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Old meets new in gorgeous revamp of this 1900s museum

The early-20th century museum has a brand-new wing, too

Inside the newly restored Latvian National Museum in Riga, Latvia’s capital city.
Photos © Norbert Tukaj via Designboom

Renovations and additions of historic museums can go oh so many ways.

This restoration of the Latvian National Museum of Art, in the country’s capital, Riga, shows it can go well. Masterminded by two local firms, Processoffice and Andrius Skiezgelas Architecture, the monumental revamp of the nearly 90,000-square-foot site tackled both the early 20th-century main building’s facade and a reimagining of its interior spaces, as well as the addition of a new, underground wing, illuminated by skylight. It opened last May.

The old-meets-new vibe is very much present, right down to the building materials: Board-formed concrete and steel in the new wing meet the herringbone wood floors and neoclassical, Art Deco, and Vienna Secessionist flourishes in the original structure—from ceiling molding, to door frames, and stained-glass transom windows.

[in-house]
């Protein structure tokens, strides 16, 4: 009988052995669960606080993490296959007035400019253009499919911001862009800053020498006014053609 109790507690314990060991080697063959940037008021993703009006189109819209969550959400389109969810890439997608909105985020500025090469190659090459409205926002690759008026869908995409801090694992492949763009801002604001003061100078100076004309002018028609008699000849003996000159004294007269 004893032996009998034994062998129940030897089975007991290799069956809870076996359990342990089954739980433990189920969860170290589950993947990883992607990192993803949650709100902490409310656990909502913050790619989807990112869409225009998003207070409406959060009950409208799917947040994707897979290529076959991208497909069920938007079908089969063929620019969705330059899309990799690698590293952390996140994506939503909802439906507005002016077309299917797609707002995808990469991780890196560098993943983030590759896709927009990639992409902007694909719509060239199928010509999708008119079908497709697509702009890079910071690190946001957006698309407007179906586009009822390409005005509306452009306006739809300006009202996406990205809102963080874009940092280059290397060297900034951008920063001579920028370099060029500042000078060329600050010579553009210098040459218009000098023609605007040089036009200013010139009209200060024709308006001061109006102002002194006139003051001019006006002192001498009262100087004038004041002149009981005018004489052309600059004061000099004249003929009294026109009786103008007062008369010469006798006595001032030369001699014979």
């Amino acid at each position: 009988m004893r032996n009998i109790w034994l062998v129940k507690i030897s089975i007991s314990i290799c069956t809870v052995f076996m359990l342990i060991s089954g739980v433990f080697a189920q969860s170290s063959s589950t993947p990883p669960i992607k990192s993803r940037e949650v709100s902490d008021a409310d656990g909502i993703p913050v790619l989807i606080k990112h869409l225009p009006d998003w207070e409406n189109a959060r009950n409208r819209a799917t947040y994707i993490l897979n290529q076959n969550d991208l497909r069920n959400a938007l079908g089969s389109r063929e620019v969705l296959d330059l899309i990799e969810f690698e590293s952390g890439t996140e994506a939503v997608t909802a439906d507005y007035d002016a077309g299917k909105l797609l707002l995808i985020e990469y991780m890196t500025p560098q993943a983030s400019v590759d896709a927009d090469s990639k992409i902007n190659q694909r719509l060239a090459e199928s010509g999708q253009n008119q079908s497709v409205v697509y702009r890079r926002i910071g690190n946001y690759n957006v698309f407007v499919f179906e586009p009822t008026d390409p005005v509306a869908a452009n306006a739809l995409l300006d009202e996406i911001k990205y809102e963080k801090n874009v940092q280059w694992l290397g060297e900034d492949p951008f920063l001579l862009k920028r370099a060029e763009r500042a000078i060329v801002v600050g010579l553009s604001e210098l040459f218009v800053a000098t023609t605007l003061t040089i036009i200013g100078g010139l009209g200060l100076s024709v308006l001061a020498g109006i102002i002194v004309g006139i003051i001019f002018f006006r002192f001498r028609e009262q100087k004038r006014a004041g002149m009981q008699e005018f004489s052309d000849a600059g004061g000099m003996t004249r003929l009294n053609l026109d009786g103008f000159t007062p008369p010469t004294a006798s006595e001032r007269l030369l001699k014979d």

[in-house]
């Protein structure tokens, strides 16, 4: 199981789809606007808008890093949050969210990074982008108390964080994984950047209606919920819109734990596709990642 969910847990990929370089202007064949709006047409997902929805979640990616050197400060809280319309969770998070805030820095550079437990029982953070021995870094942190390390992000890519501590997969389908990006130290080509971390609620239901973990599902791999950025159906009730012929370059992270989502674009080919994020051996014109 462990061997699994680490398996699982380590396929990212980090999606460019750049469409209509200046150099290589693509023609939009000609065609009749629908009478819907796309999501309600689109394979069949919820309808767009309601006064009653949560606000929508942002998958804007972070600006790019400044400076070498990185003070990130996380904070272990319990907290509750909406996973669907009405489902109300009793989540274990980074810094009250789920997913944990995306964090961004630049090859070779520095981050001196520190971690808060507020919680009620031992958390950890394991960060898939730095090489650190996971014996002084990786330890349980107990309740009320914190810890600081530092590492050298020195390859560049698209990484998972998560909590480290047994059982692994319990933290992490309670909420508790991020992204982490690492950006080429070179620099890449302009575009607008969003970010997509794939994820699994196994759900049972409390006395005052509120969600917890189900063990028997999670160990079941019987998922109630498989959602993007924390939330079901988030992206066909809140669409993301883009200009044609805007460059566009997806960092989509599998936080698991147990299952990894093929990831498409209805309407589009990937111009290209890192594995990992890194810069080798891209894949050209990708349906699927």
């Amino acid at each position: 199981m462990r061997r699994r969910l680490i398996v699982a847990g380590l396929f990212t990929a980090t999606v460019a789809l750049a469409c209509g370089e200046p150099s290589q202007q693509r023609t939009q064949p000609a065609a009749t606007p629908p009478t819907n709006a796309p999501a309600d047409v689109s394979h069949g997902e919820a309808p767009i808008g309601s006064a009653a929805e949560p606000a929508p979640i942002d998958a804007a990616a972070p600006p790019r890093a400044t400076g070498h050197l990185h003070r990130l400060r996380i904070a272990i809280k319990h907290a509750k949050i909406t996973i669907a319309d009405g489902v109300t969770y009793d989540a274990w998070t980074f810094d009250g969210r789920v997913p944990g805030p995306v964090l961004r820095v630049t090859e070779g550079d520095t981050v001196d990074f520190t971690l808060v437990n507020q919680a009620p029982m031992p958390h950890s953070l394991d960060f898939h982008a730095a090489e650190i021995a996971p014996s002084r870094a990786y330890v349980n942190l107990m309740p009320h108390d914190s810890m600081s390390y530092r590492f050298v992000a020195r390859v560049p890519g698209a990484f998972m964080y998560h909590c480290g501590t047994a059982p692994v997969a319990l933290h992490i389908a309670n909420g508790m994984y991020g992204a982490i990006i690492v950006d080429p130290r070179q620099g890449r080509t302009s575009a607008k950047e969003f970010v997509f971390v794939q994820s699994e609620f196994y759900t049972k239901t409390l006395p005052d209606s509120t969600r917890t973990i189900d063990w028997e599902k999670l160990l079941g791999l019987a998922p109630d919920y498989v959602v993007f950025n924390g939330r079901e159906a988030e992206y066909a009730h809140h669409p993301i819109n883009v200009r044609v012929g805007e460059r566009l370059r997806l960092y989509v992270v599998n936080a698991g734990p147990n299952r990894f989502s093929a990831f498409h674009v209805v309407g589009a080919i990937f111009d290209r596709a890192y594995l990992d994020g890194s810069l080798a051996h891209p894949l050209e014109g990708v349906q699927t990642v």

Take a look around and see more over on Designboom.

The early 1900s Latvian National Museum of Art now has a new underground extension, which is illuminated by a skylight, at center.
Here, herringbone-wood floors and a monumental neoclassical door frame (also wood) meet the clean lines of a new staircase.
The museum’s new wing, built underground, is illuminated by a skylight.

Via: Designboom